Helping the People of Morocco
The widespread devastation and loss of life following Friday’s 6.8-magnitude earthquake in Morocco have been difficult to comprehend. If you are able, please consider donating to organizations that are working to provide relief and support.
Dear UCSF Community,
The widespread devastation following Friday’s 6.8-magnitude earthquake in Morocco has been difficult to comprehend. It is heartbreaking to learn about the lives that have been lost in historic Marrakech and in smaller communities located in more remote areas. If you would like to help and are in a position to do so, please consider donating to organizations that are working to provide relief and support to the people of Morocco:
- The International Federation of Red Cross and Moroccan Red Crescent Society are providing first aid, assisting with search and rescue and helping assess the need for assistance.
- CARE, an organization that works with low-income communities, is supporting teams on the ground to provide water, food, shelter, and medical support.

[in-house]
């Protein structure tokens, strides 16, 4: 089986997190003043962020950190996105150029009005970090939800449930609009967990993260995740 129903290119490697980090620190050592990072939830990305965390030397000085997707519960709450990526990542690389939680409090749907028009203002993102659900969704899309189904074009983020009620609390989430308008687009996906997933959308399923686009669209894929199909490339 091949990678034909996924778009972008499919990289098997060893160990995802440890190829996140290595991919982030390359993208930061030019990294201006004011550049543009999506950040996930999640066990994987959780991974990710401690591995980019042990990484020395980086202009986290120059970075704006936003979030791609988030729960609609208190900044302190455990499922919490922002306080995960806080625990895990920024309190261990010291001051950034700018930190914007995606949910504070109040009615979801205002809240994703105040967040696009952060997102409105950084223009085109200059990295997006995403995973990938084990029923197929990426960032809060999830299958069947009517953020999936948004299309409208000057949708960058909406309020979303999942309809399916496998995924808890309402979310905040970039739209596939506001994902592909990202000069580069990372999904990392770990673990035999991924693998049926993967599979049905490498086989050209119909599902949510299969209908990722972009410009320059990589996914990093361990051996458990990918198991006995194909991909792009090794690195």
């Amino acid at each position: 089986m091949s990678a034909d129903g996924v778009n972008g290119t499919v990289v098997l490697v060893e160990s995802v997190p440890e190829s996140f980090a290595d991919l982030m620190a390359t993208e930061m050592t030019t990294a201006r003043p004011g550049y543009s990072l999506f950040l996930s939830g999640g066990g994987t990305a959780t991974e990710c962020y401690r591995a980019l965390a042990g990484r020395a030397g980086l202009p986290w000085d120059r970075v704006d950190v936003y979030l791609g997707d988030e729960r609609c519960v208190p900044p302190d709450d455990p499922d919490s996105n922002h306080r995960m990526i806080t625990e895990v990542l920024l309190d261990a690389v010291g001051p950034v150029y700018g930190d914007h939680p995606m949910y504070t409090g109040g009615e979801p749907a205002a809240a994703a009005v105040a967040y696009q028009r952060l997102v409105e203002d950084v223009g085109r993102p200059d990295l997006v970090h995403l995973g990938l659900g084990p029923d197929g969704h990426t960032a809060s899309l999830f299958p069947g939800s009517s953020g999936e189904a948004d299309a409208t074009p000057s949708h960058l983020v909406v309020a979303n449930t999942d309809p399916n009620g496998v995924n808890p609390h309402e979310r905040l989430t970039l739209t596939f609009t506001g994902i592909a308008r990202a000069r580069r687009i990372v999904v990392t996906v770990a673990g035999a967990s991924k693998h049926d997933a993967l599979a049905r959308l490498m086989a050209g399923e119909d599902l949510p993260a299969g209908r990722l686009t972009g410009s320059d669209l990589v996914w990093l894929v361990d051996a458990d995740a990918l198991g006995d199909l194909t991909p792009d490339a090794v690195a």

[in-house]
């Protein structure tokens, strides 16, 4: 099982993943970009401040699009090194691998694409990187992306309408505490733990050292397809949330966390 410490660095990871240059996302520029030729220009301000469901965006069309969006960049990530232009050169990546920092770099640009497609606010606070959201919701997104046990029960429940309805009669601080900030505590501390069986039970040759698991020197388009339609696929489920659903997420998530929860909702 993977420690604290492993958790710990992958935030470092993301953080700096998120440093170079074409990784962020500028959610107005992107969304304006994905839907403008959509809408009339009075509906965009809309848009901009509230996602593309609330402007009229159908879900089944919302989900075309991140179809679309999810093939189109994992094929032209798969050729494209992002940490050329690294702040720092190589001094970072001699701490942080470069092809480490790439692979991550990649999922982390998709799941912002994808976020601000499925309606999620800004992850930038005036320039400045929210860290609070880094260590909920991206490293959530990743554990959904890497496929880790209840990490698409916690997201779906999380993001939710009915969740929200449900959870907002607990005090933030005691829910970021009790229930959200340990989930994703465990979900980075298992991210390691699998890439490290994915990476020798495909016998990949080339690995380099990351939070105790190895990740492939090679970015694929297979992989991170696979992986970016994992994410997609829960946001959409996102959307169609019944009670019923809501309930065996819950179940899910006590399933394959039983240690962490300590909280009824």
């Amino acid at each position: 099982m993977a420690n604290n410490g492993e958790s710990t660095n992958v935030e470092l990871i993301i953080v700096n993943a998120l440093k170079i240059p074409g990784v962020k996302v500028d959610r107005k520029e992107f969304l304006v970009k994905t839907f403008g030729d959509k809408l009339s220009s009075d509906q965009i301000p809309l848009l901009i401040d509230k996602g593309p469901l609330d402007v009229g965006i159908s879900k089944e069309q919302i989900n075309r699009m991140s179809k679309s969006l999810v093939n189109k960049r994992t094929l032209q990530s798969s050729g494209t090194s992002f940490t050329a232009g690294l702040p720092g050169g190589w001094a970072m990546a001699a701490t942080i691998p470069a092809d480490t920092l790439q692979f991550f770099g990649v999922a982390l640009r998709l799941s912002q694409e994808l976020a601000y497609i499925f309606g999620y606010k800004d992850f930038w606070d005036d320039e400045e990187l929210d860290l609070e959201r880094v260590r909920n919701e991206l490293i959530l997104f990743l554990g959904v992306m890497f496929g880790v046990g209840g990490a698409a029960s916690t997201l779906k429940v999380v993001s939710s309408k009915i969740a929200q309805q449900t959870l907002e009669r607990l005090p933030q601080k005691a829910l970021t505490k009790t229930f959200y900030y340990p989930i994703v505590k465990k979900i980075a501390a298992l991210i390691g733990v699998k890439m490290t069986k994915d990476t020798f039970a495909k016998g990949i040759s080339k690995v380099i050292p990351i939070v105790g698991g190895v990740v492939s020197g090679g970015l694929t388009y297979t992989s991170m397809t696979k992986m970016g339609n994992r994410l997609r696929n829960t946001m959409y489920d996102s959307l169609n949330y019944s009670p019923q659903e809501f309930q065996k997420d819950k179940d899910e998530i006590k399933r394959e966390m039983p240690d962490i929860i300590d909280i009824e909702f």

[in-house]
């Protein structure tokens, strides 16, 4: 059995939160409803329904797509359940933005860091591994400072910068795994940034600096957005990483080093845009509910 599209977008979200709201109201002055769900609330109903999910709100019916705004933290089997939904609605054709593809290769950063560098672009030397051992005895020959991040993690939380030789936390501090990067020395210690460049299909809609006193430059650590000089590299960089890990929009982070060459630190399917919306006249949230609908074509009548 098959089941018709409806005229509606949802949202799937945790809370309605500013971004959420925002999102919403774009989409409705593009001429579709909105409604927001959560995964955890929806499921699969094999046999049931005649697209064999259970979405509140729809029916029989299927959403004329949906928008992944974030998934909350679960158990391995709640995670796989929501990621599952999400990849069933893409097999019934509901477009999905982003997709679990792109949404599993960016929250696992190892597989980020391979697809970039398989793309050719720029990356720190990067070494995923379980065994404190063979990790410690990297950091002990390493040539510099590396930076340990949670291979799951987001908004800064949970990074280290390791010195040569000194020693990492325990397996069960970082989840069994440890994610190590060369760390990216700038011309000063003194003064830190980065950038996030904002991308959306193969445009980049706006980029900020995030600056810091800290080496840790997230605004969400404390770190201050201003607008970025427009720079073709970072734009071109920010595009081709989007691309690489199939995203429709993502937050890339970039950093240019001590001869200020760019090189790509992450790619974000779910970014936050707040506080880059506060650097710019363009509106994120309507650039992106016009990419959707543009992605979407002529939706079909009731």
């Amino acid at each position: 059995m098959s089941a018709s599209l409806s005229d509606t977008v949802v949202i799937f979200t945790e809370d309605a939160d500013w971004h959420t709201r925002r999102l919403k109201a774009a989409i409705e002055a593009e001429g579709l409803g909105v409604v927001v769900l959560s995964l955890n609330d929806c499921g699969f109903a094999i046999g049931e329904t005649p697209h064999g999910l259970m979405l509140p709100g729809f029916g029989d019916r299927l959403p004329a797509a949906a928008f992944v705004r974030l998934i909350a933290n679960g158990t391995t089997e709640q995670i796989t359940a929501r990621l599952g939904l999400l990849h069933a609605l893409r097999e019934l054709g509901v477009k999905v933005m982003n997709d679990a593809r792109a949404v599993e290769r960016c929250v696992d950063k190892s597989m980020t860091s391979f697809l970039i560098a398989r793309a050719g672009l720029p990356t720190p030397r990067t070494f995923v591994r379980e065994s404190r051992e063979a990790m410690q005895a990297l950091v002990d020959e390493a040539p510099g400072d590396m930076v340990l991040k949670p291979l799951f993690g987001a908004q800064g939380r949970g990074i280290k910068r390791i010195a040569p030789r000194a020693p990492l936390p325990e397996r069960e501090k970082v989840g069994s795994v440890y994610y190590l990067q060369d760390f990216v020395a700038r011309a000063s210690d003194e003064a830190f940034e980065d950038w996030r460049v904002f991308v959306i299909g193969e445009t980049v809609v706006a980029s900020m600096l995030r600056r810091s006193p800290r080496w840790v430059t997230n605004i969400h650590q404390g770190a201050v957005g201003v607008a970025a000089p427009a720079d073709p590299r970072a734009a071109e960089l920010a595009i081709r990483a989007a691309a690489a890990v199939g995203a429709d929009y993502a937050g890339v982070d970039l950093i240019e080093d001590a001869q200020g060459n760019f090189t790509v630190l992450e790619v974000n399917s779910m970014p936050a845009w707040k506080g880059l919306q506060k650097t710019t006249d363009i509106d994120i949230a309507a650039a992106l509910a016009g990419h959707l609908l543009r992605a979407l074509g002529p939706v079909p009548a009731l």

- Doctors Without Borders, which responds to medical emergencies around the world by sending physicians and supplies.
- Global Giving, which assists local nonprofit agencies by collecting donations for necessities including food, water, shelter, and fuel.
The UCSF community includes scholars, learners, and staff—including those who work with the Institute for Global Health Sciences (IGHS)—who have relationships with the areas impacted by the earthquake. My thoughts are with all those who have family, friends, and colleagues in Morocco and the surrounding region.
An IGHS team has been working with the Ministry of Health in Morocco on a pathogen surveillance project funded by the U.S. Centers for Disease Control and Prevention. That team had planned to travel there next week. Understandably, the trip has been cancelled so that agencies can focus on helping those in need in the aftermath of the earthquake.
As the search and recovery efforts in Morocco continue, let’s continue to support our colleagues with connections to the region. And let us hope that more survivors are safely and quickly rescued.
Sam Hawgood, MBBS
Arthur and Toni Rembe Rock Distinguished Professor
Questions about this article?